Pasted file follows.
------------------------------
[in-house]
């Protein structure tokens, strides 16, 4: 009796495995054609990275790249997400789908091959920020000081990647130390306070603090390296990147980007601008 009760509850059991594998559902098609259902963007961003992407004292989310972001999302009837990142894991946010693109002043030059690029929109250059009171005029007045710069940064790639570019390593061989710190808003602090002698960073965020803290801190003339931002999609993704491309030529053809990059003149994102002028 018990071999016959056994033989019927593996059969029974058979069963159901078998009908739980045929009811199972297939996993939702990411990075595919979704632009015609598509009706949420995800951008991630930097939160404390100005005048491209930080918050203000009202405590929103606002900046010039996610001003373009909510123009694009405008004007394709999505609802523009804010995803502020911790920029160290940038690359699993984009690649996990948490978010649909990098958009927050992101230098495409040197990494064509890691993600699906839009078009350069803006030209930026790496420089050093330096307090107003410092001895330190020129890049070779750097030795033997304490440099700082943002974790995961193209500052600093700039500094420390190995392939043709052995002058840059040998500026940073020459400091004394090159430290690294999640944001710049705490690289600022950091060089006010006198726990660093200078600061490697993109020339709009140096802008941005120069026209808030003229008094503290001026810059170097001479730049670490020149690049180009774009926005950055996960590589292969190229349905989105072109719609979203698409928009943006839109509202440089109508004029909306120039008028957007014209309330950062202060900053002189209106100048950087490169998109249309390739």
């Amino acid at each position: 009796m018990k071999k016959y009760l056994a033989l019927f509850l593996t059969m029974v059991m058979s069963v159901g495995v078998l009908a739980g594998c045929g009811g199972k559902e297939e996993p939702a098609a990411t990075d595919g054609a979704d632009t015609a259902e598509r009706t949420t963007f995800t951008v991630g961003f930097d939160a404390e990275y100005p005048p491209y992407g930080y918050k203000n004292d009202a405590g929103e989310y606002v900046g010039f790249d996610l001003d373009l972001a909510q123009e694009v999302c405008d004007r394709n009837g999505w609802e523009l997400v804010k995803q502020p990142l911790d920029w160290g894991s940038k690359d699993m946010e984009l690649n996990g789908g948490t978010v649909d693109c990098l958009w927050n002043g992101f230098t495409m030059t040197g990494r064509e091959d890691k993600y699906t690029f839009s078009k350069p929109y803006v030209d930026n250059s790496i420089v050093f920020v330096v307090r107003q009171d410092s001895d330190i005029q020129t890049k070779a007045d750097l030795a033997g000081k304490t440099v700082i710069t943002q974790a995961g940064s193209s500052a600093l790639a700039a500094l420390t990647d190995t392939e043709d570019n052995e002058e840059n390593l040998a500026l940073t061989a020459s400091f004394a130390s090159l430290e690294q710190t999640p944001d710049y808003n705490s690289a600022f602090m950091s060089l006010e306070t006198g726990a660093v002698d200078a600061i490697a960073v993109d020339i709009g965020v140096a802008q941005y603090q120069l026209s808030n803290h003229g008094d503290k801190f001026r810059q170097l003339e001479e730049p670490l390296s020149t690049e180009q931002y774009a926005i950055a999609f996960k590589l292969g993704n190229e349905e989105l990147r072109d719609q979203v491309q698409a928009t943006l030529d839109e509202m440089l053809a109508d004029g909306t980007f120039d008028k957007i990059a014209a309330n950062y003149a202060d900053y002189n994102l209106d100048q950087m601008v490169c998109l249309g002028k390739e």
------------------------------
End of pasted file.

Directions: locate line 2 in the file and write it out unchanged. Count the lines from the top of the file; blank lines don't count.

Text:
């Protein structure tokens, strides 16, 4: 009796495995054609990275790249997400789908091959920020000081990647130390306070603090390296990147980007601008 009760509850059991594998559902098609259902963007961003992407004292989310972001999302009837990142894991946010693109002043030059690029929109250059009171005029007045710069940064790639570019390593061989710190808003602090002698960073965020803290801190003339931002999609993704491309030529053809990059003149994102002028 018990071999016959056994033989019927593996059969029974058979069963159901078998009908739980045929009811199972297939996993939702990411990075595919979704632009015609598509009706949420995800951008991630930097939160404390100005005048491209930080918050203000009202405590929103606002900046010039996610001003373009909510123009694009405008004007394709999505609802523009804010995803502020911790920029160290940038690359699993984009690649996990948490978010649909990098958009927050992101230098495409040197990494064509890691993600699906839009078009350069803006030209930026790496420089050093330096307090107003410092001895330190020129890049070779750097030795033997304490440099700082943002974790995961193209500052600093700039500094420390190995392939043709052995002058840059040998500026940073020459400091004394090159430290690294999640944001710049705490690289600022950091060089006010006198726990660093200078600061490697993109020339709009140096802008941005120069026209808030003229008094503290001026810059170097001479730049670490020149690049180009774009926005950055996960590589292969190229349905989105072109719609979203698409928009943006839109509202440089109508004029909306120039008028957007014209309330950062202060900053002189209106100048950087490169998109249309390739």